The UMC’s work in the Vojvodina region (the northern part of what is now Serbia) was begun by German missionaries. German emigrants – and this was the reason why the churches were exclusively German-speaking until 1904. In the following years the work grew, and thriving new churches were born among other population groups, as well. But there were not only joy and growth, the church experienced persecution, suffering, isolation and setbacks, as well – mostly because of political reasons. Today a varied children’s and youth ministry, Christian outreach
programs, local and regional activities for women and men as well as practical help for people in need are some of the priorities of the local churches, which combine both the proclamation of the Gospel and love in action. In a country still falling on hard times while looking for a future, they aim to help people to discover God’s love – beyond any border of ethnicity. The fact that a new generation has accepted the calling into the ministry of the church and is taking the lead regarding this aim is an important sign and a source of hope. Despite political separation of their countries, the local churches in Serbia and Macedonia still belong to the same Annual Conference.
In 1920, missionaries from the US-based Methodist Episcopal Church, South began their work in Czechoslovakia. They organized evangelization meetings, distributed Bibles, and provided emergency services to the people, who were still suffering from the consequences of the First World War. In the following years many local churches were established – first in what is now the Czech Republic, later in what is now Slovak Republic. The church grew rapidly but also experienced politically and financially difficult times. Today the UMC is very mission-oriented. This is clearly seen in its evangelistic programs, its youth ministry and its work in the communications media. The social services for people on the margins of society (particularly people belonging to the Roma minority in eastern Slovakia) are another priority of the church work. The UMC is also very engaged in ecumenical activities (not least in regard to theological education) and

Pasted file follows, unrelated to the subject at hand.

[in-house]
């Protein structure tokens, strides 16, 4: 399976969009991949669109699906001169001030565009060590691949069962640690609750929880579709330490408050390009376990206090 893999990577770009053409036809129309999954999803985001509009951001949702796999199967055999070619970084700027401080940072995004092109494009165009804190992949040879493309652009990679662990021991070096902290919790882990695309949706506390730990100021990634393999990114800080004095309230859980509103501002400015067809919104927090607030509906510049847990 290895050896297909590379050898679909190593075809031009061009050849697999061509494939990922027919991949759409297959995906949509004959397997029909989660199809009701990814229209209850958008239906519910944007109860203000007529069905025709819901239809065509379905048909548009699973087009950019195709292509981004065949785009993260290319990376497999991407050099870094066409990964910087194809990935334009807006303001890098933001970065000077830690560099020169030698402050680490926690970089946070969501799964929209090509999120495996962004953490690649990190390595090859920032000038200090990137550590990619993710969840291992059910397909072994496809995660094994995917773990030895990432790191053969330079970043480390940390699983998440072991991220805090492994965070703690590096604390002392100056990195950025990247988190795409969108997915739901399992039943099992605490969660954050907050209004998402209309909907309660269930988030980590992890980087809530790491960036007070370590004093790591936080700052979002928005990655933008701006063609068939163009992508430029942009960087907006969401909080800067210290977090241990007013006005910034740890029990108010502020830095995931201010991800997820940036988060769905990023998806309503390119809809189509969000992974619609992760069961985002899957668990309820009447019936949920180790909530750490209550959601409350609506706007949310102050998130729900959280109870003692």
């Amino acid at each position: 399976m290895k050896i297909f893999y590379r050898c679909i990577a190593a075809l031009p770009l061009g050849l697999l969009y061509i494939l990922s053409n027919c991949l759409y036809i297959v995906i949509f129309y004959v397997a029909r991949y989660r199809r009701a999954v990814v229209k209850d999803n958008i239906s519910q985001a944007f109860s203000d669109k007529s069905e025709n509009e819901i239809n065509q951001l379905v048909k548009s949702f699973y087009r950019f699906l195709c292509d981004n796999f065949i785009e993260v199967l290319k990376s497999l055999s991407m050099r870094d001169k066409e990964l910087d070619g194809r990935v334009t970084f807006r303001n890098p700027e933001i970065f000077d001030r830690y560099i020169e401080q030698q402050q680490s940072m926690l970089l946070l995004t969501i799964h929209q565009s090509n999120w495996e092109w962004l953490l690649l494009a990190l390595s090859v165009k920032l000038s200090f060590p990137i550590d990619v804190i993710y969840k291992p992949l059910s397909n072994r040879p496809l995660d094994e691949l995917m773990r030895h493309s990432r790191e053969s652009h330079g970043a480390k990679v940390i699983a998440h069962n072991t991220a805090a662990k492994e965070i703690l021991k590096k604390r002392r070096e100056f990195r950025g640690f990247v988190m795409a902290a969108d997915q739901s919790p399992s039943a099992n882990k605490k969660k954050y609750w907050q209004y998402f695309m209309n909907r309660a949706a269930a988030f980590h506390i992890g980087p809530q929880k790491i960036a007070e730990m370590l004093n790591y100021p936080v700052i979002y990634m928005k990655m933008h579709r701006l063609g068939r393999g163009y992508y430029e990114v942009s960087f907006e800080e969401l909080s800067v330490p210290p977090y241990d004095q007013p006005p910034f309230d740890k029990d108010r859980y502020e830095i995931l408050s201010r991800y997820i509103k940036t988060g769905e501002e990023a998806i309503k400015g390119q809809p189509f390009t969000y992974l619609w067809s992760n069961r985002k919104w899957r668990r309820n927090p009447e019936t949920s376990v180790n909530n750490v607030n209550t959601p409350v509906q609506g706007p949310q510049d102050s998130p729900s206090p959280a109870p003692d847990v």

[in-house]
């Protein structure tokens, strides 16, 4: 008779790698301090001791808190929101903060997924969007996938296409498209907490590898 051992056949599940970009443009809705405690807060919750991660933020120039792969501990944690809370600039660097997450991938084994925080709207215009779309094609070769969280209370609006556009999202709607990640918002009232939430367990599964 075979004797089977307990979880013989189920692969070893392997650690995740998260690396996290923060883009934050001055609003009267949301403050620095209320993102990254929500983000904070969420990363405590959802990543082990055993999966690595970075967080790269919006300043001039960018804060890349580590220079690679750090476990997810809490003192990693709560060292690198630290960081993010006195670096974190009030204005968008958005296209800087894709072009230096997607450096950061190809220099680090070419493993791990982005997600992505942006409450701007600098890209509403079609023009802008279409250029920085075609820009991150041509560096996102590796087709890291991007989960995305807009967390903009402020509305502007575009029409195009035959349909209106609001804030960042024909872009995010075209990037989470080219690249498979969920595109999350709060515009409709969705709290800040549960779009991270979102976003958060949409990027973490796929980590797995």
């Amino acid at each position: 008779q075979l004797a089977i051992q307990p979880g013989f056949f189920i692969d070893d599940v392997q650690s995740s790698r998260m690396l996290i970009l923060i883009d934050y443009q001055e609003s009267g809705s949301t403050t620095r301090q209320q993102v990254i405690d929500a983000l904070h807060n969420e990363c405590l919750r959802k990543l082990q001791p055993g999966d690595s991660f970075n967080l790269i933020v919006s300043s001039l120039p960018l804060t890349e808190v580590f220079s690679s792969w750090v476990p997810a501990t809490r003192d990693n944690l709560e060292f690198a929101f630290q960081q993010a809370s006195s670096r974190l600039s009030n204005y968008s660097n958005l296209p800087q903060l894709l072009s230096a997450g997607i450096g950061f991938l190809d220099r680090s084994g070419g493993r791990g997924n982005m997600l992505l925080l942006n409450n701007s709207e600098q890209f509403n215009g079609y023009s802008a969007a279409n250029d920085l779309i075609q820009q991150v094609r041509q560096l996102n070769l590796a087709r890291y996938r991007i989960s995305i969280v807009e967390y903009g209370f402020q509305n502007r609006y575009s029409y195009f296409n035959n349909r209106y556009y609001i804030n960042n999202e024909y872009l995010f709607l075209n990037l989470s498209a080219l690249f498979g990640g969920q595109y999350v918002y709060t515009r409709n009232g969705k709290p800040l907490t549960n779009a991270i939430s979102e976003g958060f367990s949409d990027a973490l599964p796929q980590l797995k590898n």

stands for a common Christian witness. The UMC in Slovakia and in the Czech Republic is organized in a cross-border Annual Conference with two districts.
The Methodist Church in Spain was started in the northeast part of the country by missionaries from England in 1869. But before this date, at the beginning of the 19th century, there was some missionary work done by a British Methodist minister, William H. Rule, who from Gibraltar established some Protestant day schools and groups of worship in the south of Spain that had no continuity because of the presence and action of the Spanish Inquisition. But this attempt to establish a Protestant church in Spain was the first done in the country since the 16th century.
In 1868, a change in the government started a new period of tolerance and the first Protestant churches were established. The first Methodist church was organized in Barcelona on September 1, 1869. Afterwards others were created in Catalunya and the Balearic Islands. The life and witness of these churches has been limited by intolerance and lack of liberty that prevailed in Spain all through these years with just very few and short expectations. There was no religious freedom in the country until Franco’s death, when a new constitution (1978) was approved that established a clear separation between church and state and total freedom.
In 1955 the Methodist churches were integrated in the already existing Spanish Evangelical Church that was formed by congregations with Presbyterian, Congregationalist and Lutheran traditions. Since then the church has strong relationships with the Methodist Church in England and The United Methodist Church USA. The Spanish Evangelical Church was received as a member of the World Methodist Council in 1981.
The first Wesleyan congregation in Switzerland was founded in Lausanne in 1840. The Methodist Episcopal Church began its work sixteen years later in Lausanne and Zurich. And finally, the Evangelical Brethren Church founded its first congregation in Berne in 1866. Today’s UMC in Switzerland was formed, after various unification processes, from three different Methodist movements. The Church grew and soon Switzerland was itself the source of missionary work. Men and particularly women were sent out to nearly all continents to do good works, to teach people about God, and to help build new congregations. This resulted in lively relationships, which have not ceased to exist till the present. In addition to the ministries with children, teenagers, and youth the last third of life increasingly becomes the focus of attention of the congregations. Furthermore, there are missionary activities and serving ministries at many places, and congregations are opening themselves by initiating programs based on the needs of people not affiliated with any Church. The cooperation with other Churches is another important priority and is considered to be an active contribution towards a common Christian witness. The fact that the Methodist work is carried out in an increasing number of languages is also distinctive of the UMC in Switzerland. Finally, the Church maintains close ties with various social and other institutions (Bethanien/Bethesda Charities, homes for the elderly, group living facility for mothers and children, home for people with special needs, hotels, retreats).